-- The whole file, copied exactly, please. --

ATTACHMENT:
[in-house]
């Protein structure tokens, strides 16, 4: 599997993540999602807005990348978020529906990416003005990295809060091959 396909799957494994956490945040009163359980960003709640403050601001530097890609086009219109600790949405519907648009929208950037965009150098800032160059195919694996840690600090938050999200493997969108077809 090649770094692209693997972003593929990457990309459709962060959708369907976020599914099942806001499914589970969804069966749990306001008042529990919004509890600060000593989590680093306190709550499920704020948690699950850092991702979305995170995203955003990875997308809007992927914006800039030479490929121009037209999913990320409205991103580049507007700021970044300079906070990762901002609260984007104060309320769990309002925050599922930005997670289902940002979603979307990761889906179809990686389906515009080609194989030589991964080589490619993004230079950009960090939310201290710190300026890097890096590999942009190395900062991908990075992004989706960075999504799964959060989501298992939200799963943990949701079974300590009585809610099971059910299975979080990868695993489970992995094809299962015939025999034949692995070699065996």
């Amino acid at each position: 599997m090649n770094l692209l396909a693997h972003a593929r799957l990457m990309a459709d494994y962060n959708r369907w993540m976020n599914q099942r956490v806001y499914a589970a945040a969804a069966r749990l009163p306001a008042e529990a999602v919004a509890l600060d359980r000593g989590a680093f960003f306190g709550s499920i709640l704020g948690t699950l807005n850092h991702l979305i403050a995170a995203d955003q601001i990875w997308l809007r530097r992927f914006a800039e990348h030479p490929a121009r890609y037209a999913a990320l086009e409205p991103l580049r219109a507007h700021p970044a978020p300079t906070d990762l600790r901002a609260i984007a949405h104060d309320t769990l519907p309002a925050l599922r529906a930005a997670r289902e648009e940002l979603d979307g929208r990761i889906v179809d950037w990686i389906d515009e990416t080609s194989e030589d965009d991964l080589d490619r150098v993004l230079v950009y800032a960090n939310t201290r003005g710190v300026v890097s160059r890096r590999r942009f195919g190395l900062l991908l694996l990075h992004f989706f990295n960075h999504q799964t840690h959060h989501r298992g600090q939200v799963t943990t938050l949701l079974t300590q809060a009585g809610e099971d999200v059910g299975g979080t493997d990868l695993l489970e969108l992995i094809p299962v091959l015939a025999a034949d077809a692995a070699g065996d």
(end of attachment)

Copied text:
[in-house]
């Protein structure tokens, strides 16, 4: 599997993540999602807005990348978020529906990416003005990295809060091959 396909799957494994956490945040009163359980960003709640403050601001530097890609086009219109600790949405519907648009929208950037965009150098800032160059195919694996840690600090938050999200493997969108077809 090649770094692209693997972003593929990457990309459709962060959708369907976020599914099942806001499914589970969804069966749990306001008042529990919004509890600060000593989590680093306190709550499920704020948690699950850092991702979305995170995203955003990875997308809007992927914006800039030479490929121009037209999913990320409205991103580049507007700021970044300079906070990762901002609260984007104060309320769990309002925050599922930005997670289902940002979603979307990761889906179809990686389906515009080609194989030589991964080589490619993004230079950009960090939310201290710190300026890097890096590999942009190395900062991908990075992004989706960075999504799964959060989501298992939200799963943990949701079974300590009585809610099971059910299975979080990868695993489970992995094809299962015939025999034949692995070699065996």
């Amino acid at each position: 599997m090649n770094l692209l396909a693997h972003a593929r799957l990457m990309a459709d494994y962060n959708r369907w993540m976020n599914q099942r956490v806001y499914a589970a945040a969804a069966r749990l009163p306001a008042e529990a999602v919004a509890l600060d359980r000593g989590a680093f960003f306190g709550s499920i709640l704020g948690t699950l807005n850092h991702l979305i403050a995170a995203d955003q601001i990875w997308l809007r530097r992927f914006a800039e990348h030479p490929a121009r890609y037209a999913a990320l086009e409205p991103l580049r219109a507007h700021p970044a978020p300079t906070d990762l600790r901002a609260i984007a949405h104060d309320t769990l519907p309002a925050l599922r529906a930005a997670r289902e648009e940002l979603d979307g929208r990761i889906v179809d950037w990686i389906d515009e990416t080609s194989e030589d965009d991964l080589d490619r150098v993004l230079v950009y800032a960090n939310t201290r003005g710190v300026v890097s160059r890096r590999r942009f195919g190395l900062l991908l694996l990075h992004f989706f990295n960075h999504q799964t840690h959060h989501r298992g600090q939200v799963t943990t938050l949701l079974t300590q809060a009585g809610e099971d999200v059910g299975g979080t493997d990868l695993l489970e969108l992995i094809p299962v091959l015939a025999a034949d077809a692995a070699g065996d």